Blaise Gainey, WFSU When the governor loosened restrictions on restaurants, Uptown Café co-owner Nic Tedio decided he'd open the doors for people to dine-in. “Today was the first day and I think we had 3 or 4 tables. And the way that we’re doing it is it’s not even necessarily dining it’s still takeout you get the food in a to-go box and there’s a couple of tables you can feel free to dine at while you’re here. But we’re not doing refilled drinks. There’s not a server coming to your table to refill drinks and all that kind of stuff," Tedio said. Tedio says that helps keep employees and customers safe while modestly increasing his business. "At this point and time, I’m not comfortable giving a customer a plate, or silverware, or a cup that someone else has dranken out of at this time. We’re doing our best to sanitize that stuff at all times and the requirements from the government are already very strenuous and we meet all those. You know we do; we’re doing everything that we can. But it’s still a big liability, even if it’s not a legal liability just the liability of knowing that somebody could get sick from us," Tedio said. Tedio says he’s worried of what would happen to an employee if for instance they do contract the virus. "Publix ran into that a couple of weeks ago where they had a bag boy and a cashier that had it. And the questions is how do you move forward with that? What happens to those employees are they let go because they can’t come back and infect the rest of us with COVID. I don’t want to have to do that. If that’s what happens I don’t want to do that to my staff," Tedio said. Uptown Cafe's Tedio is taking a different approach from Keith Baxter who owns Kool Beanz Café. He's keeping his dining room closed. "Twenty five percent occupancy is a losing business model for me. Secondly, in a meeting with all of my employees none of us felt like we were safe whether it’s still high risk that we could be infected. So we decided for the safety of our employees first and the safety of our customers second that we wouldn’t do that," Baxter said. Instead he says customers can just order takeout. As for now he says he’s working with a limited staff since not everyone has decided to return to work. But he says there’s no rush. "Not at all we’ve got a family of people here. I’ve got 5 employees who’ve worked here over 20 years. I’ve got employees who’ve been here 16 years. We look out for each other here," Baxter said. When asked when he would open the dining room he said he’ll: "Follow the science, Listen to the doctors."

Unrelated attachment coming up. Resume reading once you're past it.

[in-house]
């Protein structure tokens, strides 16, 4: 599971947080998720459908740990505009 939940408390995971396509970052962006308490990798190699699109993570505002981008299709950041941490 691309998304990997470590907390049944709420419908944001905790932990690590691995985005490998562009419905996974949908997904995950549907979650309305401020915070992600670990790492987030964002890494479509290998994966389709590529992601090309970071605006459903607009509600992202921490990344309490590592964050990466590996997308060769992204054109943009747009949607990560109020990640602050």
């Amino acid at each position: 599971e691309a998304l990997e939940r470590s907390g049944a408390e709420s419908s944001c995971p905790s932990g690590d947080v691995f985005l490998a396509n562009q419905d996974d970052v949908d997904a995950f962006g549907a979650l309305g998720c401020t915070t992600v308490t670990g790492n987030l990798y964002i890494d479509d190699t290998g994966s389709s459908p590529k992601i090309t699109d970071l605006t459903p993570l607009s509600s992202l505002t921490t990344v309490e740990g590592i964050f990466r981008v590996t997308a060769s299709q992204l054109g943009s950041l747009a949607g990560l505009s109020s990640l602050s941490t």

Trump names leaders of 'Operation Warp Speed' vaccine effort